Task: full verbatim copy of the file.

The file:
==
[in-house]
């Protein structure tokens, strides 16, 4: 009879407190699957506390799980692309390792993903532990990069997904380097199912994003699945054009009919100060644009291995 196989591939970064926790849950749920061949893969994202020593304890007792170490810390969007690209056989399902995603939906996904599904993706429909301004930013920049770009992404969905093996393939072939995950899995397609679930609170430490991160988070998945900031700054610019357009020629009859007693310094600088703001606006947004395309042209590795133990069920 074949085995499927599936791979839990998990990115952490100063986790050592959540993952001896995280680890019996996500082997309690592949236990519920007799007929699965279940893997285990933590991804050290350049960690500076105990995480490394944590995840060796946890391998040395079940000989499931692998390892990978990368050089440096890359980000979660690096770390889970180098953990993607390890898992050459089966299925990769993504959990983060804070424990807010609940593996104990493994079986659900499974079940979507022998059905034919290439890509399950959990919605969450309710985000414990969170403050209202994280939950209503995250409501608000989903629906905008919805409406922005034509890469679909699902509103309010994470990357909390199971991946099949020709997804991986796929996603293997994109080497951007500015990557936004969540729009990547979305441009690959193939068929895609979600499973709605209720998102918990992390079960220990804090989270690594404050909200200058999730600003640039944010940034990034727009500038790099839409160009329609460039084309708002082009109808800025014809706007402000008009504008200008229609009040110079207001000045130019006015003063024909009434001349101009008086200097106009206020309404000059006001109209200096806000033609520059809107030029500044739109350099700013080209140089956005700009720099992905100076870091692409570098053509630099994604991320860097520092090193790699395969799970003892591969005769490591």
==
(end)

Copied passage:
[in-house]
């Protein structure tokens, strides 16, 4: 009879407190699957506390799980692309390792993903532990990069997904380097199912994003699945054009009919100060644009291995 196989591939970064926790849950749920061949893969994202020593304890007792170490810390969007690209056989399902995603939906996904599904993706429909301004930013920049770009992404969905093996393939072939995950899995397609679930609170430490991160988070998945900031700054610019357009020629009859007693310094600088703001606006947004395309042209590795133990069920 074949085995499927599936791979839990998990990115952490100063986790050592959540993952001896995280680890019996996500082997309690592949236990519920007799007929699965279940893997285990933590991804050290350049960690500076105990995480490394944590995840060796946890391998040395079940000989499931692998390892990978990368050089440096890359980000979660690096770390889970180098953990993607390890898992050459089966299925990769993504959990983060804070424990807010609940593996104990493994079986659900499974079940979507022998059905034919290439890509399950959990919605969450309710985000414990969170403050209202994280939950209503995250409501608000989903629906905008919805409406922005034509890469679909699902509103309010994470990357909390199971991946099949020709997804991986796929996603293997994109080497951007500015990557936004969540729009990547979305441009690959193939068929895609979600499973709605209720998102918990992390079960220990804090989270690594404050909200200058999730600003640039944010940034990034727009500038790099839409160009329609460039084309708002082009109808800025014809706007402000008009504008200008229609009040110079207001000045130019006015003063024909009434001349101009008086200097106009206020309404000059006001109209200096806000033609520059809107030029500044739109350099700013080209140089956005700009720099992905100076870091692409570098053509630099994604991320860097520092090193790699395969799970003892591969005769490591």